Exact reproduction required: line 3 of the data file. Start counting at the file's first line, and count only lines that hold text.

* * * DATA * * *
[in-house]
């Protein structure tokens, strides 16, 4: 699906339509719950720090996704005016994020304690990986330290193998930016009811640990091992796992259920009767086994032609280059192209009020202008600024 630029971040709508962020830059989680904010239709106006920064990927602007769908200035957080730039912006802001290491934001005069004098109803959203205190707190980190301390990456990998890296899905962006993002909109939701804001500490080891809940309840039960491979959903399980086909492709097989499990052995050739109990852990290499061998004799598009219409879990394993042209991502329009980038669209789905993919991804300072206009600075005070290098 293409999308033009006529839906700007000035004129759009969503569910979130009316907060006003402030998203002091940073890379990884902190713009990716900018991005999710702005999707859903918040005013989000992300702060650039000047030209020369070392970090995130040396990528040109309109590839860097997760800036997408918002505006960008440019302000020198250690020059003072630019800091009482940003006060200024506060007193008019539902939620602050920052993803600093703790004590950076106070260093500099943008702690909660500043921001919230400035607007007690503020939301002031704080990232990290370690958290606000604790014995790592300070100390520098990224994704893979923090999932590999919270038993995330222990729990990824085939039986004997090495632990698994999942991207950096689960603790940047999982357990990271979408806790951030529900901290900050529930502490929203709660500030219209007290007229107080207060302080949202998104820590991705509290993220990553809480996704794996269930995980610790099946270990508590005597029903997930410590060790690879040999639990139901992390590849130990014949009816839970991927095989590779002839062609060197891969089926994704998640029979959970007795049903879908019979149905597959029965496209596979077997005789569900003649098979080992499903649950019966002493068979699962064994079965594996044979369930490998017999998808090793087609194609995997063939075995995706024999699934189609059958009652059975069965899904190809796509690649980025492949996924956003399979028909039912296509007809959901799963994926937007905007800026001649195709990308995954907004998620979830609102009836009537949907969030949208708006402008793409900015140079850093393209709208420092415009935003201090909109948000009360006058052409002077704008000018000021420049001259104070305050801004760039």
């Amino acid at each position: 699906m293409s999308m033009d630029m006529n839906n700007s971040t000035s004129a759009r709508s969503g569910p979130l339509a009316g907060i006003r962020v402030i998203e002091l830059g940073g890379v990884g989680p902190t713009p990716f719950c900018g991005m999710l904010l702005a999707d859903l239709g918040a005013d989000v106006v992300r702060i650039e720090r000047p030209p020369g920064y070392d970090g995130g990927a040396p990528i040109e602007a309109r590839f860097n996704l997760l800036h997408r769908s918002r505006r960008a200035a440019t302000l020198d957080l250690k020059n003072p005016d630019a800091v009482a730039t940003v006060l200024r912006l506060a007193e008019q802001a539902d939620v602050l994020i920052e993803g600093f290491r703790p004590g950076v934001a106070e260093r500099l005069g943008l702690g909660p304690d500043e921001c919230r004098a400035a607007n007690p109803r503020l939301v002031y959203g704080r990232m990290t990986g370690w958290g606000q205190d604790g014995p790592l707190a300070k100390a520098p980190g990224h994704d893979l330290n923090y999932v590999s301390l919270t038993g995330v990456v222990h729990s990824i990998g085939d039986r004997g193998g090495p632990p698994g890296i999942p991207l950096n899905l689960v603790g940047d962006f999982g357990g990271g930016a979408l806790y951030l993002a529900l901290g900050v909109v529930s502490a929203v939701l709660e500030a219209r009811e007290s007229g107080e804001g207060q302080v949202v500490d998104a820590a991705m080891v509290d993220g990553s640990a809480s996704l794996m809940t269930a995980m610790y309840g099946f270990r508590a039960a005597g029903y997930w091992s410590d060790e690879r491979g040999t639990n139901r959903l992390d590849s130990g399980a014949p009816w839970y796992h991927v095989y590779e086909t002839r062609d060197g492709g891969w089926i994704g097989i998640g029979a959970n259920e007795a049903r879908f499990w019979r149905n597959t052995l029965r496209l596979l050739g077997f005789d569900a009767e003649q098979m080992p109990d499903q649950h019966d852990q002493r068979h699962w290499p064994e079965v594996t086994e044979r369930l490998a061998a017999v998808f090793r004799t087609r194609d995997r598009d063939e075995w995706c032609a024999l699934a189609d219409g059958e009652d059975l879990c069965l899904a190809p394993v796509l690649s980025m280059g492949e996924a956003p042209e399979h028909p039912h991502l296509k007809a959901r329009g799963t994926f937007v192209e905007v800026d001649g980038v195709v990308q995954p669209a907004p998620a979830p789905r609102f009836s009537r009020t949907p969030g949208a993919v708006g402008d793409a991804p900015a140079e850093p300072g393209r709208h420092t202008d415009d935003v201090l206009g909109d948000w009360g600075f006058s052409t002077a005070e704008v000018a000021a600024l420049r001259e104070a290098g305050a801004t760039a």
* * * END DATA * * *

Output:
């Amino acid at each position: 699906m293409s999308m033009d630029m006529n839906n700007s971040t000035s004129a759009r709508s969503g569910p979130l339509a009316g907060i006003r962020v402030i998203e002091l830059g940073g890379v990884g989680p902190t713009p990716f719950c900018g991005m999710l904010l702005a999707d859903l239709g918040a005013d989000v106006v992300r702060i650039e720090r000047p030209p020369g920064y070392d970090g995130g990927a040396p990528i040109e602007a309109r590839f860097n996704l997760l800036h997408r769908s918002r505006r960008a200035a440019t302000l020198d957080l250690k020059n003072p005016d630019a800091v009482a730039t940003v006060l200024r912006l506060a007193e008019q802001a539902d939620v602050l994020i920052e993803g600093f290491r703790p004590g950076v934001a106070e260093r500099l005069g943008l702690g909660p304690d500043e921001c919230r004098a400035a607007n007690p109803r503020l939301v002031y959203g704080r990232m990290t990986g370690w958290g606000q205190d604790g014995p790592l707190a300070k100390a520098p980190g990224h994704d893979l330290n923090y999932v590999s301390l919270t038993g995330v990456v222990h729990s990824i990998g085939d039986r004997g193998g090495p632990p698994g890296i999942p991207l950096n899905l689960v603790g940047d962006f999982g357990g990271g930016a979408l806790y951030l993002a529900l901290g900050v909109v529930s502490a929203v939701l709660e500030a219209r009811e007290s007229g107080e804001g207060q302080v949202v500490d998104a820590a991705m080891v509290d993220g990553s640990a809480s996704l794996m809940t269930a995980m610790y309840g099946f270990r508590a039960a005597g029903y997930w091992s410590d060790e690879r491979g040999t639990n139901r959903l992390d590849s130990g399980a014949p009816w839970y796992h991927v095989y590779e086909t002839r062609d060197g492709g891969w089926i994704g097989i998640g029979a959970n259920e007795a049903r879908f499990w019979r149905n597959t052995l029965r496209l596979l050739g077997f005789d569900a009767e003649q098979m080992p109990d499903q649950h019966d852990q002493r068979h699962w290499p064994e079965v594996t086994e044979r369930l490998a061998a017999v998808f090793r004799t087609r194609d995997r598009d063939e075995w995706c032609a024999l699934a189609d219409g059958e009652d059975l879990c069965l899904a190809p394993v796509l690649s980025m280059g492949e996924a956003p042209e399979h028909p039912h991502l296509k007809a959901r329009g799963t994926f937007v192209e905007v800026d001649g980038v195709v990308q995954p669209a907004p998620a979830p789905r609102f009836s009537r009020t949907p969030g949208a993919v708006g402008d793409a991804p900015a140079e850093p300072g393209r709208h420092t202008d415009d935003v201090l206009g909109d948000w009360g600075f006058s052409t002077a005070e704008v000018a000021a600024l420049r001259e104070a290098g305050a801004t760039a």